Power Plant in West Virginia
"Using Emission Fees to Curb Greenhouse Gases: A Primer"
Front and Center
Summary, Progressive Policy Institute
November 20, 2007
Author: Joseph E. Aldy, Faculty Affiliate, Harvard Project on Climate Agreements
Belfer Center Programs or Projects: Harvard Project on Climate Agreements
"Any serious effort to address anthropogenic climate change will require giving the private sector a financial incentive to reduce emissions. Firms and consumers currently pay nothing to emit carbon dioxide (CO2) and other greenhouse gases. If we want to reduce the harmful effects of such gases on our environment, this free ride for pollution must come to an end.
The two most cost-effective approaches to change incentives and reduce emissions are: (1) ration CO2 emissions through a so-called "cap-and-trade" system; or (2) set a fee on CO2 emissions. Either approach would raise the cost of emitting CO2 and spur investments in more climate-friendly fuels and energy efficiency. These policies, however, are not interchangeable; each has its own advantages and drawbacks, and these merit careful consideration.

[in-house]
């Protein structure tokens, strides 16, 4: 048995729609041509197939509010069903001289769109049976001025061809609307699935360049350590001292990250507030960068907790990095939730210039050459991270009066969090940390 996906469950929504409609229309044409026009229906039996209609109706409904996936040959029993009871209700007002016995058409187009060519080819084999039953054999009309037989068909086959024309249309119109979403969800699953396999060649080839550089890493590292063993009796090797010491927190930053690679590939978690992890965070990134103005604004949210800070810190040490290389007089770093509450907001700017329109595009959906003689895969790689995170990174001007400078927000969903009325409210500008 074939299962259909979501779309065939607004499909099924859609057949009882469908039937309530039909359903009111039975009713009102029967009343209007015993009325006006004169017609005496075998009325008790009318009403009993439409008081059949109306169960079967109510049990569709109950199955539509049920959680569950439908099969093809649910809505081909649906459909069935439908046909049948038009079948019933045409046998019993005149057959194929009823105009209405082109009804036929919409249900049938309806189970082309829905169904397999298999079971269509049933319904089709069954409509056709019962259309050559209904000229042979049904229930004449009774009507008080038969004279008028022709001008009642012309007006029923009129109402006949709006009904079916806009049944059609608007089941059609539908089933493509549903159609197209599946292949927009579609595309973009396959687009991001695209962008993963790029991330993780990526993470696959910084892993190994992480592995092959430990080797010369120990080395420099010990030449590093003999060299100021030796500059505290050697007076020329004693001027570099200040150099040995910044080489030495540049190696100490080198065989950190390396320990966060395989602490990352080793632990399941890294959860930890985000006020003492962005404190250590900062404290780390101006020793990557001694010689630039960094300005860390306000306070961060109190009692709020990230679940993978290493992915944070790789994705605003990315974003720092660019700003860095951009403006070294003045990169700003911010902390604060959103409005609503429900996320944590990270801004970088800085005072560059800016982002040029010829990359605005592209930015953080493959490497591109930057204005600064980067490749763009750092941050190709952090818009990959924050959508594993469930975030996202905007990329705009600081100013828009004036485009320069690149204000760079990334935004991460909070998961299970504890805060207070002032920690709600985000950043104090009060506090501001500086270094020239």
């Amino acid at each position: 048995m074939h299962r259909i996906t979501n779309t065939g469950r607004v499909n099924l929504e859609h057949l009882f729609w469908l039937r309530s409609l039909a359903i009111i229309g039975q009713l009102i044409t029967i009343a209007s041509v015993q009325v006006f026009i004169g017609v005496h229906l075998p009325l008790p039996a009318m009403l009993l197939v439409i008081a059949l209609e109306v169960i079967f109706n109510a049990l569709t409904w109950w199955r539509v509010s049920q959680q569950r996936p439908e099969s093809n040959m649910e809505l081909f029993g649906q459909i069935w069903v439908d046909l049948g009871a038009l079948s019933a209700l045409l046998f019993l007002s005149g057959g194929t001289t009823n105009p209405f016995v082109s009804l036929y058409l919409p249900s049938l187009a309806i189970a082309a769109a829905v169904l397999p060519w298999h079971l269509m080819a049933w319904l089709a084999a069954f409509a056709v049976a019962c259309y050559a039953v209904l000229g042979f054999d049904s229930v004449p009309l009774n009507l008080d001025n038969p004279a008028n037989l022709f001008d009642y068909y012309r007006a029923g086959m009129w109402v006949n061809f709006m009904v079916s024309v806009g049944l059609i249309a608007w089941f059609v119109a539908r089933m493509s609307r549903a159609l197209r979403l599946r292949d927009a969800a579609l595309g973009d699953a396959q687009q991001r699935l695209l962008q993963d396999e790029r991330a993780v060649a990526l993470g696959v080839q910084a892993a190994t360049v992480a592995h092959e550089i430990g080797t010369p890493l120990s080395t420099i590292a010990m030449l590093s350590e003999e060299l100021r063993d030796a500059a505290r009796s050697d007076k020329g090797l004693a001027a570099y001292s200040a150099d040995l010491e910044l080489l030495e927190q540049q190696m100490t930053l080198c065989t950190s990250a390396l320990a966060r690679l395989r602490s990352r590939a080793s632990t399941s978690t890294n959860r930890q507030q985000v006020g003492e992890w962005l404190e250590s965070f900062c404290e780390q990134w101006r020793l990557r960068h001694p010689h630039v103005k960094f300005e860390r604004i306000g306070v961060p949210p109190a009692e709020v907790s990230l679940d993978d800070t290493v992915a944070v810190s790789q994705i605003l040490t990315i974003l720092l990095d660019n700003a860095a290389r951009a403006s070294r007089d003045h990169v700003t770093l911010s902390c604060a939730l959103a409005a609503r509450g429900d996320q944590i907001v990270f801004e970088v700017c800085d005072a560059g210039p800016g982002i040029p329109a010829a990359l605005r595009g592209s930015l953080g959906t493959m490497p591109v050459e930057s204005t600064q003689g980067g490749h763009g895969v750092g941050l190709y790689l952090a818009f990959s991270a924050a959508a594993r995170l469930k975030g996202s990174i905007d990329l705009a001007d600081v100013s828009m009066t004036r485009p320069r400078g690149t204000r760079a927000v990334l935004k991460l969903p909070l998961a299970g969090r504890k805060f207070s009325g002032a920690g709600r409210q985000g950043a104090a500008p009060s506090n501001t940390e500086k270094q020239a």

Because the emission fee strategy has received markedly less public attention so far than the cap-and-trade approach, this paper focuses on explaining emission fees — how they would work, how they differ from cap-and-trade, and the potential advantages and disadvantages of such a system for the environment and the economy...."
For more information about this publication please contact the Harvard Project on Climate Agreements Coordinator at 617-496-8054.
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